Lullaby by Kate and Birdie Paper Co for Moda

The fabric set I used was Lullaby by Kate & Birdie Paper Co for Moda Fabrics. I love those sweet little birds and my friend likes peach.

I always love the look of the side of the bag when its closed. I know I am strange. Go with it.

It is always fun to see the insides. And yes, I did intend for the zippers to open in opposite directions. I love the cool crisp look to this color combination.

So there you go, the simple story of No. 10. What are you working on, faithful reader?

Tuesday, October 18, 2016

Another Quick Skort for Fall

I'm on FaceTime one afternoon with Princess, the oldest granddaughter. "Mimi! Look at this skirt, it has bunnies on it!" I reply, "Yes, it does." Her emphatic response, "Its October!" Okay, I might be dimwitted but on occasion even I can hear what is not being said. In other words, I need another one that isn't Easter themed. Can I help that she wears this skort three times a week? Mom says she loves it. For her it is the best of both worlds, dress-like and shorts underneath. So I am making more.

I made the skort from this same orange pin dot twill that I posted about here. She was so little then, she wasn't even walking.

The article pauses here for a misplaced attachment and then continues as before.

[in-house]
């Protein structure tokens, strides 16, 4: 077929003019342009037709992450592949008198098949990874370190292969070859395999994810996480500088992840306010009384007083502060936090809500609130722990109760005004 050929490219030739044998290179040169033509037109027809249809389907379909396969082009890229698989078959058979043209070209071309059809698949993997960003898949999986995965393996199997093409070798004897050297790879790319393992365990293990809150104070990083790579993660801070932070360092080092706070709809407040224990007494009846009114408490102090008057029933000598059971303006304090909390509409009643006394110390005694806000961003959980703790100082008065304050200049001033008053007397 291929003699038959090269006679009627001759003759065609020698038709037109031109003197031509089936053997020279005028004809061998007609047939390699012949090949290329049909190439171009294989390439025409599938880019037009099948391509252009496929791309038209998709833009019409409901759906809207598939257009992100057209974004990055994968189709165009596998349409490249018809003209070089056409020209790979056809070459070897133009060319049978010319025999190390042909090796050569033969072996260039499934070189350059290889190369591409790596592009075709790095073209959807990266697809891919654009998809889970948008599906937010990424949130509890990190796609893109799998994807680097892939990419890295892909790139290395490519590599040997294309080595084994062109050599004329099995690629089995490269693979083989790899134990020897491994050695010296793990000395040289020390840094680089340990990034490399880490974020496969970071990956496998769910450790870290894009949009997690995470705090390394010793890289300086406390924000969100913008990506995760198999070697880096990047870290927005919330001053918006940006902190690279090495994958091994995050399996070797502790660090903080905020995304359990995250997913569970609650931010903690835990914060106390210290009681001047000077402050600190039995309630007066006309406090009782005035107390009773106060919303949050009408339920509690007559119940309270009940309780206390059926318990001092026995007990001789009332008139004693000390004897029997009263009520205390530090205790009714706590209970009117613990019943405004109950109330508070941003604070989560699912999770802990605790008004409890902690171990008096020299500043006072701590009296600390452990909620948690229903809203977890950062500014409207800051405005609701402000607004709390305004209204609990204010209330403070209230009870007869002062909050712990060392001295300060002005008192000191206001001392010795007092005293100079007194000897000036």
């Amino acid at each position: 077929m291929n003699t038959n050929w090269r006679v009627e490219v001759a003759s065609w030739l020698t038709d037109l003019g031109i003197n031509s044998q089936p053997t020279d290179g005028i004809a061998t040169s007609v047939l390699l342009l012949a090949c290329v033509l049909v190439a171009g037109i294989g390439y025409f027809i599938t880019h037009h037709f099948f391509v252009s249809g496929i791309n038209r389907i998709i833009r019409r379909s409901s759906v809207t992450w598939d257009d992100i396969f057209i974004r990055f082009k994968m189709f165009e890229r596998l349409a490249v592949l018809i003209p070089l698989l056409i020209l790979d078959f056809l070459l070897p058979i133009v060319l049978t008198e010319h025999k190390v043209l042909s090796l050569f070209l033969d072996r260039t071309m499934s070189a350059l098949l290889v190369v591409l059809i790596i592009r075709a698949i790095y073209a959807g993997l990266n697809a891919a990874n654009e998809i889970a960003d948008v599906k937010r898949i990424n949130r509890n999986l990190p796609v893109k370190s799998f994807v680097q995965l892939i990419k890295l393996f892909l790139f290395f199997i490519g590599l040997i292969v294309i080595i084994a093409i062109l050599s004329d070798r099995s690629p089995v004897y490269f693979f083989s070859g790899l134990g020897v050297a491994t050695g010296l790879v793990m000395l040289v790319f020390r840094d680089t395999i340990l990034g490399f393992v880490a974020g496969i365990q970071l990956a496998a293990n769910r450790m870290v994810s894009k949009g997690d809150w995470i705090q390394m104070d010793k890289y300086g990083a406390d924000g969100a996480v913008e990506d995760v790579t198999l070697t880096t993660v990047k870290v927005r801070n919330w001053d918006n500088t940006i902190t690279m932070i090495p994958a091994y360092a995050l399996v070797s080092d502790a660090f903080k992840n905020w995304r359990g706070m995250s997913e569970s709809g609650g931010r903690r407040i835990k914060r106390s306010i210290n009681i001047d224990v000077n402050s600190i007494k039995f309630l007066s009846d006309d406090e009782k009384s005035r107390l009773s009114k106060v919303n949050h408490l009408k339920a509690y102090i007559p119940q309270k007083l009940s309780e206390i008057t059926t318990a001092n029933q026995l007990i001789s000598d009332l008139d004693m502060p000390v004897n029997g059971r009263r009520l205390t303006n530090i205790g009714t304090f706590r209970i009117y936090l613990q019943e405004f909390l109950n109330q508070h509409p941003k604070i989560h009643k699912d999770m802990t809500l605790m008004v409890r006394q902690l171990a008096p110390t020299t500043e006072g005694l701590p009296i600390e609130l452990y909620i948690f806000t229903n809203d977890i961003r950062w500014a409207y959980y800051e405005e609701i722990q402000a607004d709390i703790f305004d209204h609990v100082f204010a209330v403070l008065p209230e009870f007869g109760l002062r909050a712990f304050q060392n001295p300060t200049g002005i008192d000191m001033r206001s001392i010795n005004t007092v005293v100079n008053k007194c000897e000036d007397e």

Children's Corner Sara's Skort
I used Children's Corner Sara's Skort again. I am a slow sew-er and even I cut out, sewed and finished the skort and embroidered the t-shirt in an afternoon and evening. So quick.

She is certainly not that baby anymore. Too grown up for this Mimi to like. The flat front gives it an even more grown up look. I don't expect it to fit longer than a hot minute. I made the size 6 again. She is an average size 6 year old but has not grown a whole lot in the last year. I expect her to shoot up at any second. She has already grown a shoe size in the last 8 weeks. So a growth spurt is imminent. Still I stuck with the size 6 since it still hits right above her knee.  

The t-shirt blank is from ARB Blanks and it is a size 8. Still fits great. I have been very happy with their blanks. It has held up great in the wash, and being worn 2-3x a week it has been washed A LOT!  

The embroidery is from Stitch Away AppliquƩ. Stitched up beautifully. First time using one their designs. I have no idea what font I used for the monogram.

While the twill was from the stash closet, I wanted something new for the pleated ruffle and shorts. I went to a local quilt shop, Janie Lou and found this cute floral. I wanted something besides gingham. Shock, I know. It is called "Whatever the Weather" by Kaufman

I didn't realize until I had it home that the base of the print also had polka dots. I am nothing if not predictable.